There’s been a huge buzz at the World Parks Congress in Australia this week about the need to implement carbon reduction plans and accelerate climate resilience strategies. President Obama’s emissions agreement with the Chinese government on the eve of the Congress helped set the stage for serious discussion about climate. And with the G20 meeting taking place in Brisbane, the local media has taken great delight in contrasting Australia’s dismal policies on coal and carbon taxes with the new Sino-U.S. commitment to reduce emissions.
The world’s protected areas are feeling the effects of climate change
Here in Sydney, however, participants have been focused on protected areas in the context of biodiversity conservation. The organization behind this once-a-decade meeting, IUCN (the International Union for the Conservation of Nature), released a new assessment of the current state of natural World Heritage sites and found that the biggest threat globally is from climate change.
Deforestation, invasive species, poaching, and industrial development are all still taking a serious toll, but climate impacts have risen to the top of the international conservation agenda because they are here now and can no longer be ignored. Iconic protected areas including Yellowstone, the Everglades, and the Great Barrier Reef are already suffering the consequences of climate change, as are many more, less famous, but equally biologically and culturally valuable places. For example, the high altitude paramo habitats of Chingaza National Park In Colombia, now under threat from warming temperatures, provide drinking water for 8 million people in Bogota.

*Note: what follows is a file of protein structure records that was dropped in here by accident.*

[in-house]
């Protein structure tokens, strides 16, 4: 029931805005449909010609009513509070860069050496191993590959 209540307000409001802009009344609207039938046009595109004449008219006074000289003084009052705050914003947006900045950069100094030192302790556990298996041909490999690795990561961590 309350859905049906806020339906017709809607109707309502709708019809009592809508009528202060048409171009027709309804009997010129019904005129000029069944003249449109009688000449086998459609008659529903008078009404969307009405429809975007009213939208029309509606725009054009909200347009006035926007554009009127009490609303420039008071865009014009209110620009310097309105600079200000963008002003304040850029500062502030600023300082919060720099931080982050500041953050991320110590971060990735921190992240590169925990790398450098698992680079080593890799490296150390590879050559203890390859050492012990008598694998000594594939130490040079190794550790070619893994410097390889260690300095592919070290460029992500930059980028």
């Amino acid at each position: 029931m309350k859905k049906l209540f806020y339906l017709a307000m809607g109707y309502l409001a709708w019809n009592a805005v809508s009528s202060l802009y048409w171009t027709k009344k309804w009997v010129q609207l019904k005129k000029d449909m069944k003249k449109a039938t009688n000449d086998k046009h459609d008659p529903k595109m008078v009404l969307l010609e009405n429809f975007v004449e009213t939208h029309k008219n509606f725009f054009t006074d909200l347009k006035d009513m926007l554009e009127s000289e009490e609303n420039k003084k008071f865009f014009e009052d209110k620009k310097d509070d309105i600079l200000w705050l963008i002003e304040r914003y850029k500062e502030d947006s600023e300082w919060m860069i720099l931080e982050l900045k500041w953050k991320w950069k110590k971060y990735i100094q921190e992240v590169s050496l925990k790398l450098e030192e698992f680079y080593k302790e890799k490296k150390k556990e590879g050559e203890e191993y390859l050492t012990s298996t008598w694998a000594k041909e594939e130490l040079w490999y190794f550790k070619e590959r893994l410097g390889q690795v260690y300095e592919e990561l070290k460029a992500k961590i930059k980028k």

What has been remarkable at this meeting, and from my point of view extremely positive, is the extent to which protected areas are now being talked about not just as “victims” of climate change, but also as a key part of the solution through their integration into climate resilience strategies.
A dollar invested in mangrove conservation can save $20 in hurricane losses
A new IUCN study, Safe Havens: Protected Areas for Disaster Risk Reduction and Climate Change Adaptation, presented here at the Congress, details 18 case studies showing how protected areas can be hugely influential in reducing vulnerability and damage. Studies undertaken after the 2004 tsunami in Sri Lanka showed that in Hikkadawa, where reefs are in a marine protected area, damage only reached 50m inland, whereas at Peraliya, where extensive coral mining is degrading the reef, waves reached 10m high and damage extended 1.5km inland.
A case study on Barbados carried out for the IUCN report by re-insurance company SwissRe suggests that every dollar invested in the mangrove forests of the Folkestone Marine Park can reduce $20 in hurricane losses. SwissRe found that mangrove and reef revival programs, along with coastal and inland zoning, were by far the most cost-effective risk reduction measures. Healthy coral reefs, for example, can reduce storm surge impacts by 50 percent. According to SwissRe, expected annual loss in Barbados is approximately 4 percent of GDP, but that taken together, the most cost-effective investments could avert 35 percent of future losses.